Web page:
Covid cases on the decline after short spike in Omicron infection rates – NICD
The National Institute for Communicable Diseases said on Wednesday that the number of positive Covid cases in South Africa was on the decline for the second week in a row.
The daily number of people testing positive for the coronavirus has come down for the second consecutive week, Prof Cheryl Cohen of the National Institute for Communicable Diseases (NICD) said during a briefing on Wednesday.
She said the current resurgence did not reach levels similar to previous waves, and there was no indication that subvariants had increased the severity of the disease in any significant way. She added that there was no pressure on hospital beds or the use of oxygen.
“But we have learnt that you never know what Covid-19 will do,” she said.
Cohen added that waning immunity against infection was likely an important contributor to the current resurgence, but that protection against severe disease remained.
She said that after the fourth wave, driven by the Omicron variant of the SARS-CoV-2 virus, the number of cases never dropped to very low levels.
“Omicron carried on going because of the subvariants,” she said, explaining that the first subvariant, BA.2, was responsible for a small bump in numbers at the beginning of the year and BA.4 and BA.5 for a resurgence in infections in April and May.
The two subvariants now make up 64% of the Omicron variants in circulation.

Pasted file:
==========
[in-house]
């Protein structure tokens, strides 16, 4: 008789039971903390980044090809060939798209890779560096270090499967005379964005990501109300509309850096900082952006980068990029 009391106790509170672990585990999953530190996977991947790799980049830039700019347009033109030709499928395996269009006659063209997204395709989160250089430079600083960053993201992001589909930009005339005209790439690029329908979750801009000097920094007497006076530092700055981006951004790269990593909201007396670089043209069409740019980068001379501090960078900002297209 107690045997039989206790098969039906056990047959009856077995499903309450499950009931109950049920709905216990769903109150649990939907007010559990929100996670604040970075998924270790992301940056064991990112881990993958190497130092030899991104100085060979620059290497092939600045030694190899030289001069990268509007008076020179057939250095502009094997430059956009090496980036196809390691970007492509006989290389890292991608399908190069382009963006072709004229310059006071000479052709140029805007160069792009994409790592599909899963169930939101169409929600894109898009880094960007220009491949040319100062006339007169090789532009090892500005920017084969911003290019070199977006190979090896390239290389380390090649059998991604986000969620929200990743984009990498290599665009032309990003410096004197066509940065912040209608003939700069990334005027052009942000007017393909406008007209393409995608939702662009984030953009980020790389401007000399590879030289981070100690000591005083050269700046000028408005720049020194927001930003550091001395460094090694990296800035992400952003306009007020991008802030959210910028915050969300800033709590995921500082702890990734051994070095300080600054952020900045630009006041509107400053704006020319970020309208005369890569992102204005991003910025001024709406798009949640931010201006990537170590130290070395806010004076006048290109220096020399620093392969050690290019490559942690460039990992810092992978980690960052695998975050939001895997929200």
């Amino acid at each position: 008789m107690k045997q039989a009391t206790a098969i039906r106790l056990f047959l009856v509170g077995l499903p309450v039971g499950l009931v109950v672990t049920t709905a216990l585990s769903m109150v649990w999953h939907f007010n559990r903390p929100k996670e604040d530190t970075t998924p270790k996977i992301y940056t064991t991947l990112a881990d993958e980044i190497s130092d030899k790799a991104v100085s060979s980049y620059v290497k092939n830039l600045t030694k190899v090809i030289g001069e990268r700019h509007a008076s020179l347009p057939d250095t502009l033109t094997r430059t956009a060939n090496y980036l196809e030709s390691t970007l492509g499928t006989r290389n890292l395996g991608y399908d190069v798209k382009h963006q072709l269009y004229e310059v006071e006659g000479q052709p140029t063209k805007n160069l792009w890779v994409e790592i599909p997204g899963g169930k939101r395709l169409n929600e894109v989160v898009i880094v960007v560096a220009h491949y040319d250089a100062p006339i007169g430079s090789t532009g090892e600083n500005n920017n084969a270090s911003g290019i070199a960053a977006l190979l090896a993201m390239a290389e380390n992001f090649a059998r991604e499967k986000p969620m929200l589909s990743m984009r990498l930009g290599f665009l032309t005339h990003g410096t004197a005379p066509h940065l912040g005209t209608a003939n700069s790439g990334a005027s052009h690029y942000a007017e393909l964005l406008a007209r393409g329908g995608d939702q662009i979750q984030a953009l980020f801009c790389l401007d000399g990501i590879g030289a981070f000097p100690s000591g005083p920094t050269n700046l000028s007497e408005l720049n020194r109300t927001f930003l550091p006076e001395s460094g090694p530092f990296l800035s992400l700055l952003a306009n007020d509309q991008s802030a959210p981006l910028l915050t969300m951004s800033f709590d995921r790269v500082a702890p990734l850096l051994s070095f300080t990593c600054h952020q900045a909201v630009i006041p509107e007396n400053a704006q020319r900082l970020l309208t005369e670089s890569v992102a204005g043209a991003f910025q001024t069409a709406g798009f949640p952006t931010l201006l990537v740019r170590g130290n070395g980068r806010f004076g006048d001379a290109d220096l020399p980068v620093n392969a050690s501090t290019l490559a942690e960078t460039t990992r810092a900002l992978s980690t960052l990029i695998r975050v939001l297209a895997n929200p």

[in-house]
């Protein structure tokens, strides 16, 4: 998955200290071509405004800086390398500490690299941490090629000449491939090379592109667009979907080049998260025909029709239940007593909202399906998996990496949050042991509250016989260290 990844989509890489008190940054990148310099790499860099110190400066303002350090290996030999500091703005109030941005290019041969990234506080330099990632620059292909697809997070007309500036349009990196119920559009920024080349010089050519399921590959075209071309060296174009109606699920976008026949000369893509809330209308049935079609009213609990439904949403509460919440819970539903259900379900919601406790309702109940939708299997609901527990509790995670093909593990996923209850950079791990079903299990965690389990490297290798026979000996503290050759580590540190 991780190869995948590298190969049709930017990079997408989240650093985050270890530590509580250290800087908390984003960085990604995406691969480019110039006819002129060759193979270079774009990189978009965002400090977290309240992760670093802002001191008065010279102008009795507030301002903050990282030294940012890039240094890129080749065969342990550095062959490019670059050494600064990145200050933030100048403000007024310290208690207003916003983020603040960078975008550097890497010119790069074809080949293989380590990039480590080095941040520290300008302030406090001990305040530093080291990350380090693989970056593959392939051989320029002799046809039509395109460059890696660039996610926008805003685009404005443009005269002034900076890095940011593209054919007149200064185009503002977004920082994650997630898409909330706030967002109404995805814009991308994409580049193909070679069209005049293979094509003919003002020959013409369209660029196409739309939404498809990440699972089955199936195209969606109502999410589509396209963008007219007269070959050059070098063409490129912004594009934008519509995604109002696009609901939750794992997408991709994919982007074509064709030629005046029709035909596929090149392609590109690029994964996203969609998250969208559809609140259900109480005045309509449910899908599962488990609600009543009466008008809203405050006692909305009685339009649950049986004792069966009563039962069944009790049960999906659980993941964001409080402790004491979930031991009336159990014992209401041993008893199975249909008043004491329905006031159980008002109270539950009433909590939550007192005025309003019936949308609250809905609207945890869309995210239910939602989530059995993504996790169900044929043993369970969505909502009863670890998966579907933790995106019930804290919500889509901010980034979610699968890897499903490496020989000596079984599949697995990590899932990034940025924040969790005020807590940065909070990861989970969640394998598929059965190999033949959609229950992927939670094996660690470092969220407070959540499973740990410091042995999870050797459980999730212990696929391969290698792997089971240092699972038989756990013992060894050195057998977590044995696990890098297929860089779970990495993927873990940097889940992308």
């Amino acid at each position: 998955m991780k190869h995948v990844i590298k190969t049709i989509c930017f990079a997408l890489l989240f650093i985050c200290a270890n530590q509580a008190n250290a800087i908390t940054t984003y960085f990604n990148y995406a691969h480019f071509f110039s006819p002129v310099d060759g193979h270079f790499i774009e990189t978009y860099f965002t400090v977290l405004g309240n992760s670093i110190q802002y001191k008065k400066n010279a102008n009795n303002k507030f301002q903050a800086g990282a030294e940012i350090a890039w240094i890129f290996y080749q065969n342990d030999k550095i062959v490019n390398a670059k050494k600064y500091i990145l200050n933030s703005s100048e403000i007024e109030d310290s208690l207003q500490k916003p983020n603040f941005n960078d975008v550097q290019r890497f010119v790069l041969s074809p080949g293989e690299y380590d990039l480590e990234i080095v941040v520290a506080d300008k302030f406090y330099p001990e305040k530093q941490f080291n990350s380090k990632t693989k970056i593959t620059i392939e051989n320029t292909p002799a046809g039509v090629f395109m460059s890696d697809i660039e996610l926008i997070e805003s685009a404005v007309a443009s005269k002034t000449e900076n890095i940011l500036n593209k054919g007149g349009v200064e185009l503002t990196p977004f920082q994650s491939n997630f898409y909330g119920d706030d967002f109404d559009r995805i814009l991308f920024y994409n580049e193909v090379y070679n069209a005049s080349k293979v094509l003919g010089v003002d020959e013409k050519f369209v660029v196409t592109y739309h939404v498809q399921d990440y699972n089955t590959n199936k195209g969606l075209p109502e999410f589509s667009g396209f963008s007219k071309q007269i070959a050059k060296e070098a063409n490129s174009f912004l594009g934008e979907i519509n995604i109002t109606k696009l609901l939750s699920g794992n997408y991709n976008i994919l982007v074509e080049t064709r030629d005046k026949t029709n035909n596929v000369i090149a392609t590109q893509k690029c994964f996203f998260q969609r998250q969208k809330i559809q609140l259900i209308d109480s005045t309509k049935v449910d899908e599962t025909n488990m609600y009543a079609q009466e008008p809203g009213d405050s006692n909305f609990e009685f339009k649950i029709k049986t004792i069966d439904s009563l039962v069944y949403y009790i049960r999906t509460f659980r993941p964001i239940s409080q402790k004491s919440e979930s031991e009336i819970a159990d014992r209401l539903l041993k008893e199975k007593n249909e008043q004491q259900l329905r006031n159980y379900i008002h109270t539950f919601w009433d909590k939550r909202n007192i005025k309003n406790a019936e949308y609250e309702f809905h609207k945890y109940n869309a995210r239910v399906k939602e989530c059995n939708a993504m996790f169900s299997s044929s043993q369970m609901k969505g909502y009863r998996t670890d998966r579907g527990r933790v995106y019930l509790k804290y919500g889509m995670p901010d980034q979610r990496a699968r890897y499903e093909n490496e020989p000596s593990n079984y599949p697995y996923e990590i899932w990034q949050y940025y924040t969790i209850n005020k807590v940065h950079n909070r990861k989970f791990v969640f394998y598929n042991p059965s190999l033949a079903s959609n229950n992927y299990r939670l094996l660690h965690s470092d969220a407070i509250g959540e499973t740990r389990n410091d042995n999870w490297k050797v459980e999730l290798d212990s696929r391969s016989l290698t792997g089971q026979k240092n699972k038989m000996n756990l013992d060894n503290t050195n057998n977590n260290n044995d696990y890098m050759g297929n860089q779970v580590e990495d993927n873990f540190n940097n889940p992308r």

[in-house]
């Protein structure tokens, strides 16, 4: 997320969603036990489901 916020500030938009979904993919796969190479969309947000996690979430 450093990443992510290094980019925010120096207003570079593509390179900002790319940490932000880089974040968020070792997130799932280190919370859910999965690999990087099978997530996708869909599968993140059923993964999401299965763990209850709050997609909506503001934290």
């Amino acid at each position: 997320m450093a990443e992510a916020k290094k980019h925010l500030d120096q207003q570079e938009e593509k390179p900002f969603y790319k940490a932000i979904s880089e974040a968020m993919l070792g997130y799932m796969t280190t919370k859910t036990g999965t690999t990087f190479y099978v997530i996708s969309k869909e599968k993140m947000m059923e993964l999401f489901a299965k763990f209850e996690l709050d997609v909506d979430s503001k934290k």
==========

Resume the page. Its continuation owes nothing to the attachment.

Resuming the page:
High positivity rates – the number of tests showing a confirmed coronavirus infection of 26% (meaning more than one in four people who tested had the virus) – were recorded during this resurgence. The highest test positivity rate was recorded on 1 May but had dropped to 22% by 15 May.
Positivity rates remain high in the Northern Cape (34.9%), but Cohen said the province’s resurgence in cases also started late.
She said the numbers are now coming down for the second week in a row and have dropped by 27% since last week. All other indicators, including deaths, admissions and incidence risk, are coming down across the board.
She said this might be an indication of fewer people testing as there is “testing fatigue”, and many people also use rapid antigen tests that are not necessarily recorded.
“The testing rate was slow,” Cohen said, adding those whose tests are recorded are “quite ill”. She said that most people who tested positive for the virus were older than 75.
Cohen said while the trend in admissions for Covid-related complications usually lags a few weeks behind a similar trend in cases, it “looks like” admissions are coming down.
Cohen said the flu virus currently accounts for about 3% of severe respiratory illnesses. MC
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